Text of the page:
Republic to Nation: The United States, 1789-1896
Nation in a Modern World: The United States, 1896-Present
The American Civil War
Race Relations in America, 1865-Present
The 1920s, the Great Depression, and the New Deal
Reconsidering the 1960s
American Experiences: An Introduction to American Studies
The American Civil War: A Transatlantic Perspective
The Transatlantic Sixties: The United States and Great Britain
The JFK Assassination in American Politics, Culture, and Memory
Lincoln: Revolutionary American
The Practice of History (senior-level research seminar)
Panelist, Freshman Studies Discussion of Race Matters, January 18, 2013.
“Joe McCarthy: Local Antihero” (Lawrence University Summer Seminar, July 12, 2012).
Moderator, “Black America: A Prescription for the Future” (Schomburg Center for
Research in Black Culture, New York, NY, February 26, 2012).
Recipient, Bob Wurdinger Athletic Service Award, Lawrence University, 2012.
Review Panelist, National Endowment for the Humanities, Division of Research
Programs, Scholarly Editions Grants, 2009.
Historical Consultant, The History Museum at the Castle, Appleton, WI (formerly
Outagamie County Historical Society), “Sports and Spirit” (Museum exhibit, opened May 2009).
Historical Consultant, National Railroad Museum, Green Bay, WI, “The Pullman Porters: From Service to Civil Rights” (Museum exhibit, opened July 2008).
Member, Working Group for Tutorial Education Assessment, co-sponsored by Lawrence
University, Williams College, and the College of Wooster, 2008-2010.
Lawrence University Junior Faculty Mentor, 2003-05, 2008-10.
Historical Consultant, Outagamie Historical Society, Appleton, WI, “The Times They
Are A-Changin’” (Museum exhibit on 1960s, opened June 2006).
Freshman Studies Lecturer, Lawrence University, 2005-07 (“The King We Don’t Know:
Martin Luther King, Jr.’s ‘I Have a Dream’ Speech in American History and
Organizer, “New Approaches to the Civil War: An Interdisciplinary Symposium,”
Lawrence University, April 16, 2005.
Organizer, Colloquium on “Beyond the Battlefield: Teaching the Civil War Across the
Disciplines,” sponsored by the Associated Colleges of the Midwest, Lawrence
University, April 15, 2005.
Project Evaluator, Northeast Wisconsin Teaching American History Program, University
of Wisconsin-Green Bay (National Endowment for the Humanities), 2003-2005.
President, American Association of University Professors, Lawrence University chapter,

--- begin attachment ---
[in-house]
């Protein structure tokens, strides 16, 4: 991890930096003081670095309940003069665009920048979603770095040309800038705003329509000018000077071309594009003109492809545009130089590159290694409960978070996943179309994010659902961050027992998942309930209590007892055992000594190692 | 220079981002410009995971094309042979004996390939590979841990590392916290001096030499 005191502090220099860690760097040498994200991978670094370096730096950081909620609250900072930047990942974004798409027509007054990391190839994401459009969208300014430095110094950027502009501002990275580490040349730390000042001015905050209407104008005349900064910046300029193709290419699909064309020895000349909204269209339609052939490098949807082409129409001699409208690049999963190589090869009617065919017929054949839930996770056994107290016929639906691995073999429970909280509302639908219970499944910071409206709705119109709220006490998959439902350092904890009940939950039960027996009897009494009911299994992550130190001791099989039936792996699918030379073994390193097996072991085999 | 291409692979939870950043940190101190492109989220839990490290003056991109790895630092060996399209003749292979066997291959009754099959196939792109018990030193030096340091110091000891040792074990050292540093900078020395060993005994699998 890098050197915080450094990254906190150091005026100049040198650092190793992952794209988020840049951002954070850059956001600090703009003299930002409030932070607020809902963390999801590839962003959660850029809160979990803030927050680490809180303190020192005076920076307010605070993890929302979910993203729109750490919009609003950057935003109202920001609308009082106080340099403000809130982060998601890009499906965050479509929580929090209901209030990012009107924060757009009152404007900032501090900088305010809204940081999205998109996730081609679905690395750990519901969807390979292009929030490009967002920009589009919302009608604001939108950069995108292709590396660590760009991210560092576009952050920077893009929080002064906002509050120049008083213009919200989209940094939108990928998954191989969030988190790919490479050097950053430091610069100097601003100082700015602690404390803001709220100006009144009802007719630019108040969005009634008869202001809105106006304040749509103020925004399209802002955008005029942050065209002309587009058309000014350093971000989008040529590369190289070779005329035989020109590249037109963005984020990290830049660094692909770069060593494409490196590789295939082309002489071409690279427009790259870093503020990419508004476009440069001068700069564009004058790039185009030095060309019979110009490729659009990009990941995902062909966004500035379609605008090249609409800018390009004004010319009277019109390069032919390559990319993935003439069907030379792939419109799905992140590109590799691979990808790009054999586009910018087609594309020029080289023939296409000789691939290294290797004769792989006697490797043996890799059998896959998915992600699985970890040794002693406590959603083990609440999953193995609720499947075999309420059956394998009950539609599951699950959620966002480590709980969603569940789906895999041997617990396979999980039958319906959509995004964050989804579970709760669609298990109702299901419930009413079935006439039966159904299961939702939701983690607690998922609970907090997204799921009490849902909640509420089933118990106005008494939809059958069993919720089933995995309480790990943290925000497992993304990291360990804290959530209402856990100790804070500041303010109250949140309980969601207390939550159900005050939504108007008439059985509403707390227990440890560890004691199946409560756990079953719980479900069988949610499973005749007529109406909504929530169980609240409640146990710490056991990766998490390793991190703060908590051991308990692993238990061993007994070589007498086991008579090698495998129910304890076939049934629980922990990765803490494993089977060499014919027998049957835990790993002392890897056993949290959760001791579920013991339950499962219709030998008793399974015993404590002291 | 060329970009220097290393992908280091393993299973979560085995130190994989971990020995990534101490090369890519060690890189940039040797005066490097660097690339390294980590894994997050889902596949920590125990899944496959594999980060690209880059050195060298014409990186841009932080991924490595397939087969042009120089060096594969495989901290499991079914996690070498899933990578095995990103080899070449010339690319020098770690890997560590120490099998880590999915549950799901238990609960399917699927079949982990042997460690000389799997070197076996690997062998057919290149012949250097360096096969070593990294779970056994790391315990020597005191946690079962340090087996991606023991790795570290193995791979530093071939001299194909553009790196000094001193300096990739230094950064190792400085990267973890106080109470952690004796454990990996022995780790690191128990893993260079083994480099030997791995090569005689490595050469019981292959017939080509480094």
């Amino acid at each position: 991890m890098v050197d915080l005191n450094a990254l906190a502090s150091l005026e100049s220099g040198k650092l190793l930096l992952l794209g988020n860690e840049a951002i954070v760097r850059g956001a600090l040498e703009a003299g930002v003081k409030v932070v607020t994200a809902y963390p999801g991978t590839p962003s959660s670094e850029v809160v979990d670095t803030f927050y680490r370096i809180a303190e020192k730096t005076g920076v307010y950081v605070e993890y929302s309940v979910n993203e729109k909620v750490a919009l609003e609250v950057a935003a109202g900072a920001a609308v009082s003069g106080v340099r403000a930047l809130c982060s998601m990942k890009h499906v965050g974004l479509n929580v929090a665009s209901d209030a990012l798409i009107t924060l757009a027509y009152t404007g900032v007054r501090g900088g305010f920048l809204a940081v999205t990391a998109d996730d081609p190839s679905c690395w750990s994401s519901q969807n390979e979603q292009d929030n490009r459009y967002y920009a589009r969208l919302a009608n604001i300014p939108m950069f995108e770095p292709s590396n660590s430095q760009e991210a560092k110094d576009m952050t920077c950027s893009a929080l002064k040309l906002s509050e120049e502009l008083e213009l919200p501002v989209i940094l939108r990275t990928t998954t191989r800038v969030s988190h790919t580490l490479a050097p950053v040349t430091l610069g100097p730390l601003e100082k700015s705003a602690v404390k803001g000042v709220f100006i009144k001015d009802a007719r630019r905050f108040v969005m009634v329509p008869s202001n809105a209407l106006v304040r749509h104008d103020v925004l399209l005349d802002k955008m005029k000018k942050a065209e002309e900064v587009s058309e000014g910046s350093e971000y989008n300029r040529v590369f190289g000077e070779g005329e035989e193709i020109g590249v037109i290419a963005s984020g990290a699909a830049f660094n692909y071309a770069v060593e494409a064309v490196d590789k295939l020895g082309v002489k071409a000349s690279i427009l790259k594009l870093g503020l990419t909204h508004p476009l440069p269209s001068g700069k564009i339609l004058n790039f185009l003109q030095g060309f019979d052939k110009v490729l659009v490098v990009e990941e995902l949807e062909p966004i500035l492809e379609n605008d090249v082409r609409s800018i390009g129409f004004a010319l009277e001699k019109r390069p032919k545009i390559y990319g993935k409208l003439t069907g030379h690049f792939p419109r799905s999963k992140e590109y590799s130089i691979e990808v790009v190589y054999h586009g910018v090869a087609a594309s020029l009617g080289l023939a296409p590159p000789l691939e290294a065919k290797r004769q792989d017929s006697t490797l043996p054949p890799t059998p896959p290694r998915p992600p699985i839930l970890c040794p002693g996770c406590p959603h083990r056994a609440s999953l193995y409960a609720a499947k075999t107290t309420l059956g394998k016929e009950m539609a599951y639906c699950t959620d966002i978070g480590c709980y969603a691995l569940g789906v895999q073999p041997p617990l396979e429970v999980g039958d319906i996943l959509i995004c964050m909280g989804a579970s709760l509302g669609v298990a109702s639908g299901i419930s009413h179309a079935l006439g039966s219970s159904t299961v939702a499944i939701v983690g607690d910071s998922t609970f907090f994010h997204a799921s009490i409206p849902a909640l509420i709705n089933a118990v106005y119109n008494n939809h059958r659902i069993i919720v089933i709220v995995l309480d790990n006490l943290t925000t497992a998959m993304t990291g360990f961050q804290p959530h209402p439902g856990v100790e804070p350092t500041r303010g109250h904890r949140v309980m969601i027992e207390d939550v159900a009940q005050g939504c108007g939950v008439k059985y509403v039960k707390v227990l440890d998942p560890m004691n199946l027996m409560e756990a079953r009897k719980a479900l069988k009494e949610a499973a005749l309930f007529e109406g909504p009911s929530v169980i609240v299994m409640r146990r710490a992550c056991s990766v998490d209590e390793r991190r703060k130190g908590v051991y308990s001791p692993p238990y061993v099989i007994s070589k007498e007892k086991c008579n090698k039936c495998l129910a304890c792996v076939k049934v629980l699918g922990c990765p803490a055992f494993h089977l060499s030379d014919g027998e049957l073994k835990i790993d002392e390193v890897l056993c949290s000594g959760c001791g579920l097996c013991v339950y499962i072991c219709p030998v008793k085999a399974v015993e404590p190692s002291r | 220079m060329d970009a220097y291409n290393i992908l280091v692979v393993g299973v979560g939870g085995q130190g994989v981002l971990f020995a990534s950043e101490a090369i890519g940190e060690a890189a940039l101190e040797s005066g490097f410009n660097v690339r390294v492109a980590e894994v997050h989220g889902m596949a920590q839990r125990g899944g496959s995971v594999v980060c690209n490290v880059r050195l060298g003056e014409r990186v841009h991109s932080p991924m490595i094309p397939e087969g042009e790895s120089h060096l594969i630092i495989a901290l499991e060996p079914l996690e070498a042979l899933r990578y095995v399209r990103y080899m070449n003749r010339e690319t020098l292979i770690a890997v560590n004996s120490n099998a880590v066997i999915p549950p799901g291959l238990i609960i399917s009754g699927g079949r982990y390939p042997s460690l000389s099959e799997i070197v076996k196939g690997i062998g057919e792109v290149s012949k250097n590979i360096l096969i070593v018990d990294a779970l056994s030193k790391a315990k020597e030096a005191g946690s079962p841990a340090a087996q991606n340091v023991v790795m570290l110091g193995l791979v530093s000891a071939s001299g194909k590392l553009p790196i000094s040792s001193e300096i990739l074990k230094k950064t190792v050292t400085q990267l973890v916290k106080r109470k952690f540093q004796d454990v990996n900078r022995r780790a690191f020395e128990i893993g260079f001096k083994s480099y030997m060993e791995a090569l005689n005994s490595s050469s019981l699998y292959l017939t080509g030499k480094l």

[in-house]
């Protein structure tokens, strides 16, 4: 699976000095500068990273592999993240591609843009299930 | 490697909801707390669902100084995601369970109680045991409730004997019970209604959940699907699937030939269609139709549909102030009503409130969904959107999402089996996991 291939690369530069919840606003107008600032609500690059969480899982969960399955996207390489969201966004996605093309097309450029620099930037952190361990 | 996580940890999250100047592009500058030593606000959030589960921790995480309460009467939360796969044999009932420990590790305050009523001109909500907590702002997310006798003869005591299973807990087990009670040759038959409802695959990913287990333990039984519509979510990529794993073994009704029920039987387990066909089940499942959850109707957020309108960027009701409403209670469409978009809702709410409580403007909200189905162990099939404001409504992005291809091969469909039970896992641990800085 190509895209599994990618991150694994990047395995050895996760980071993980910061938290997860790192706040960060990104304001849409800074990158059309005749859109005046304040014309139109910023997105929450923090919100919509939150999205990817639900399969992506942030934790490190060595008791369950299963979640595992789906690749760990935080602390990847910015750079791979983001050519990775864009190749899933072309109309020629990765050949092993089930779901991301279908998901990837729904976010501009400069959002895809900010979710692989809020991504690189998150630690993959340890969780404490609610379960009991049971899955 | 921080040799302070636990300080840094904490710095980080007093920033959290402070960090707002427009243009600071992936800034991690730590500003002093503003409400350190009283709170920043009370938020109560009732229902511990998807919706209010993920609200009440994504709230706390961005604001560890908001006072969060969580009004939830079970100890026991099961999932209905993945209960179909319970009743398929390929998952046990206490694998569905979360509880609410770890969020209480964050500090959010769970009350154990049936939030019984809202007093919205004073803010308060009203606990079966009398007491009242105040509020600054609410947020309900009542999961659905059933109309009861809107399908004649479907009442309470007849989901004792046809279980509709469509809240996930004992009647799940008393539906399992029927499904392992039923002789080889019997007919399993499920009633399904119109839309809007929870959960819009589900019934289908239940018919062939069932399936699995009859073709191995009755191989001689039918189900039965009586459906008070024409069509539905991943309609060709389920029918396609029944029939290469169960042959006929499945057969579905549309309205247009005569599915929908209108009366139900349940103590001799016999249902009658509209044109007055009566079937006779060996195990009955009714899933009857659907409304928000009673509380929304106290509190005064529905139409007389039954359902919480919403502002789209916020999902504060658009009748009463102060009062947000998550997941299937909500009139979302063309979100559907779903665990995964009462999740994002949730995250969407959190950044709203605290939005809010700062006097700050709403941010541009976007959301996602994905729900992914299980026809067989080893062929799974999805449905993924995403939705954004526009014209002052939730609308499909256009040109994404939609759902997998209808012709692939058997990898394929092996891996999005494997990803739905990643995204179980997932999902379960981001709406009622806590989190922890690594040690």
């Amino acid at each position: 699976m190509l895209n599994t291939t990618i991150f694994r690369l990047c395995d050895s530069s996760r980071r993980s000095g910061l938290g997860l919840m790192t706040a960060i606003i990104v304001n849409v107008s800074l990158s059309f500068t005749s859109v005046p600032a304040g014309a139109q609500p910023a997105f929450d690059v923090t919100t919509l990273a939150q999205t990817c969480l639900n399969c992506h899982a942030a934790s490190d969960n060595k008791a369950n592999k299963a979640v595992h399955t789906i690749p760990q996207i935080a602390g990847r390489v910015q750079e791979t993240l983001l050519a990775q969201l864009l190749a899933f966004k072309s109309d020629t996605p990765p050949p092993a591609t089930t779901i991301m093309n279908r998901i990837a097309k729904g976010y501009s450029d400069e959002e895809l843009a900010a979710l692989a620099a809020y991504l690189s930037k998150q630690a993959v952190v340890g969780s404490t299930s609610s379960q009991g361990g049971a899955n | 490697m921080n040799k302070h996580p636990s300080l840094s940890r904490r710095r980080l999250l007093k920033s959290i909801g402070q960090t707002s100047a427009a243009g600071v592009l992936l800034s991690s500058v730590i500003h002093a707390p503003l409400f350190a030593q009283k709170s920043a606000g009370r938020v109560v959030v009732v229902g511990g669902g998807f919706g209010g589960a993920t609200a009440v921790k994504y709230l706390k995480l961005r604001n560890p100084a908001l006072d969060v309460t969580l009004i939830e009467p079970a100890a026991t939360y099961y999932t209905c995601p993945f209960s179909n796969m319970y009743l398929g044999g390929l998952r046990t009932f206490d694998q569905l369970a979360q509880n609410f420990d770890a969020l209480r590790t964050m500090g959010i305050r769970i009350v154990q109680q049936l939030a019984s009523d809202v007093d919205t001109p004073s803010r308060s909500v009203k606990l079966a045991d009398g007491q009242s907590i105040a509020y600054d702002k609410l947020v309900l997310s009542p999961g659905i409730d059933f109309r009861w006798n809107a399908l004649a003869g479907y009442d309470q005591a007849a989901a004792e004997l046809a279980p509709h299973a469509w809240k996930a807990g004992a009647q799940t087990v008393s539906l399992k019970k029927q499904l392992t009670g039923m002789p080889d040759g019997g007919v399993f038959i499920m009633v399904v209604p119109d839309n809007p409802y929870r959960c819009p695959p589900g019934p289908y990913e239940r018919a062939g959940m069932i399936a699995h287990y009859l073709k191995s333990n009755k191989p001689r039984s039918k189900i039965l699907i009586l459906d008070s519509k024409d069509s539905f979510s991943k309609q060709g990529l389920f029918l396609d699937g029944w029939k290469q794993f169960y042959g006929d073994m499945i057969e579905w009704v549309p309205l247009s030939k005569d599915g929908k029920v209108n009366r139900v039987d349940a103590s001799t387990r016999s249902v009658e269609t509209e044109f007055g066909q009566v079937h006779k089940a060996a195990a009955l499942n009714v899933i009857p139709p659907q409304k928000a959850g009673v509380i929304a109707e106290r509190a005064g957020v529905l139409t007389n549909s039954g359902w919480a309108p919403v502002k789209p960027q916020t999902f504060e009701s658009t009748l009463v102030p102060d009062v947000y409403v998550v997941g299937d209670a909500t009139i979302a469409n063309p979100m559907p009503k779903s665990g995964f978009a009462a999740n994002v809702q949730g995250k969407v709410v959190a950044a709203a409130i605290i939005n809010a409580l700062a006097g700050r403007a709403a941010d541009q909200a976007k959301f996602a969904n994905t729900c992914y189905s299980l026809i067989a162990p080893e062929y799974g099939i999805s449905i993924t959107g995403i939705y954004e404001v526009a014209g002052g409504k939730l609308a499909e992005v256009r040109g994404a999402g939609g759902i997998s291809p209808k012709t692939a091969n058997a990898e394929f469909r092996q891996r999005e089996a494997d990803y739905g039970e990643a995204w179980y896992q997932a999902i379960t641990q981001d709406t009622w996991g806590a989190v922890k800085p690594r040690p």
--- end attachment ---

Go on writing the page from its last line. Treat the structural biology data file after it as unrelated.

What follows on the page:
President, Gamma-Delta Chapter of Phi Beta Kappa, Lawrence University, 2003-04,
Member, Associated Colleges of the Midwest (ACM) Review Committee for Newberry
Library Seminar in the Humanities, 2005-06.
Lecturer, Teachers Academy for the Study of American History, University of
Wisconsin-Oshkosh (National Endowment for the Humanities), 2004, 2006 (“Freedom’s Voices: Teaching the History of the Modern Civil Rights Movement”).
Historical Consultant, Civil Rights Chronicle: The African-American Struggle for
Freedom (Lincolnwood, IL: Publications International, 2003).
Historical Consultant, Outagamie Historical Society, Appleton, WI, “Joseph McCarthy:A Modern Tragedy” (Museum exhibit, opened January 2002).
Historical Consultant, “Brownsville Black and White” (Documentary film, released
Commenter, “Brownsville Black and White,” San Diego (February 2002) and Brooklyn
(April 2002) Jewish Film Festivals.
Historical Consultant, “New York in Black and White: The Sixties, Civil Rights, and the
Ocean Hill-Brownsville Crisis” (Radio documentary, WNYC-New York,
broadcast January 2000).
Review Panelist, National Endowment for the Humanities, Faculty Research
Awards for Historically Black, Hispanic-Serving, and Tribal Colleges and Universities, 2001-2002.
Historical Consultant, “America’s Story from America’s Library” (American history
website produced by Library of Congress, 2000).
Pre-Law Adviser, Lawrence University, 1999-2003.
Faculty Adviser, Lawrence University Multicultural Affairs Committee, 1998-Present.
Instructor, Bjorklunden Seminars, Lawrence University, 2000-2003, 2007
(“The Sixties: Great Books”; “The Sixties: Great Films”; “The American Civil War: What Might Have Been”; “Lincoln: Man, Myth, Icon”; “The Best and Worst of America’s Presidents”; “The Presidential Elections That Changed America”).
Instructor, Lawrence University Summer Institute for Secondary School Teachers of
Advanced Placement United States History Courses, 1999-2000.
Head of Assistants in Instruction, Princeton University Department of History, 1997-
Instructor, Princeton University Summer Scholars Institute for Incoming Students, 1997.
PROFESSIONAL AND HONORARY SOCIETIES:
Phi Beta Kappa
New York Academy of History
American Historical Association
Organization of American Historians
The Historical Society
American Studies Association
Urban History Association
James M. McPherson, Department of History, Princeton University (Emeritus).
Alan Brinkley, Department of History, Columbia University.
Gary Gerstle, Department of History, Vanderbilt University.